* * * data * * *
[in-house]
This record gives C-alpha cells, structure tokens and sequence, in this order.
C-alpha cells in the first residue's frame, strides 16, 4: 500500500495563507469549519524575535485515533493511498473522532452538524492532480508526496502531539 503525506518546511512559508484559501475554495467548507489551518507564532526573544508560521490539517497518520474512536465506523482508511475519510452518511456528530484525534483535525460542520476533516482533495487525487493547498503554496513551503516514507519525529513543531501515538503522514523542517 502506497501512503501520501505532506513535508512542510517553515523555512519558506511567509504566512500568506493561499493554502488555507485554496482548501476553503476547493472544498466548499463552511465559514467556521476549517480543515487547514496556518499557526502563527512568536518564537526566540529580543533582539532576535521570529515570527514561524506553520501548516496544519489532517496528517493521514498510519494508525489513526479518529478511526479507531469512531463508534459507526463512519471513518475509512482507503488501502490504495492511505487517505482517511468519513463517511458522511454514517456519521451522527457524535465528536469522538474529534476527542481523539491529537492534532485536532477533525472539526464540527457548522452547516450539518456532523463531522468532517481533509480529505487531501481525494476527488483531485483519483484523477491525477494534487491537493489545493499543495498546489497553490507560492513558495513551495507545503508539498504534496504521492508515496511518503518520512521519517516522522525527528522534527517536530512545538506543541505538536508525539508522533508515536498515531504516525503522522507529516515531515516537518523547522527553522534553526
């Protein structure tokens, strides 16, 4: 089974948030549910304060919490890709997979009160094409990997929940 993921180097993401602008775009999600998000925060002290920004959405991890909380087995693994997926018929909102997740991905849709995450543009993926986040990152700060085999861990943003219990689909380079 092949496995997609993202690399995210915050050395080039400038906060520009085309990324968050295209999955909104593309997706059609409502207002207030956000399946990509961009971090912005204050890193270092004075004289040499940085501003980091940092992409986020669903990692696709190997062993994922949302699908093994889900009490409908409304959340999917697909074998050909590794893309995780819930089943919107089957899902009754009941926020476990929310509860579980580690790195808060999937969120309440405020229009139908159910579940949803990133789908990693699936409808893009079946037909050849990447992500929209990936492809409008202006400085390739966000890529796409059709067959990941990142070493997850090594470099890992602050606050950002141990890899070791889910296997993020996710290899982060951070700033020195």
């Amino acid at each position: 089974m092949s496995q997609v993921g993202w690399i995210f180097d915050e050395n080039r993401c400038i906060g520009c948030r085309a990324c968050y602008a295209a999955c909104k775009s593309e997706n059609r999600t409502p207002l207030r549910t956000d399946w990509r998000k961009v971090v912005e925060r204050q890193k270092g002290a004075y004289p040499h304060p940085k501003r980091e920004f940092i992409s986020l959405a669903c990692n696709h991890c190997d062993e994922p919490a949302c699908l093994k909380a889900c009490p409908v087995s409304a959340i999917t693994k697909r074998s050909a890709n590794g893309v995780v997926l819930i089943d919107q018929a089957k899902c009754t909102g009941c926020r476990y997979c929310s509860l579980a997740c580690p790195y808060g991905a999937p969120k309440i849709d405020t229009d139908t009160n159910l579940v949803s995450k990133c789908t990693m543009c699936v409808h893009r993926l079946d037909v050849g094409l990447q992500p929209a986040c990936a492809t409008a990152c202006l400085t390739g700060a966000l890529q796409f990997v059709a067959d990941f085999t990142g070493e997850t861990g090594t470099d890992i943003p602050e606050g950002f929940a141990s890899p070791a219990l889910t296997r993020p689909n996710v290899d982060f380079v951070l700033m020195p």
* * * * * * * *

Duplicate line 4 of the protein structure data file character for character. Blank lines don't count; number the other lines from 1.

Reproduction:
């Protein structure tokens, strides 16, 4: 089974948030549910304060919490890709997979009160094409990997929940 993921180097993401602008775009999600998000925060002290920004959405991890909380087995693994997926018929909102997740991905849709995450543009993926986040990152700060085999861990943003219990689909380079 092949496995997609993202690399995210915050050395080039400038906060520009085309990324968050295209999955909104593309997706059609409502207002207030956000399946990509961009971090912005204050890193270092004075004289040499940085501003980091940092992409986020669903990692696709190997062993994922949302699908093994889900009490409908409304959340999917697909074998050909590794893309995780819930089943919107089957899902009754009941926020476990929310509860579980580690790195808060999937969120309440405020229009139908159910579940949803990133789908990693699936409808893009079946037909050849990447992500929209990936492809409008202006400085390739966000890529796409059709067959990941990142070493997850090594470099890992602050606050950002141990890899070791889910296997993020996710290899982060951070700033020195």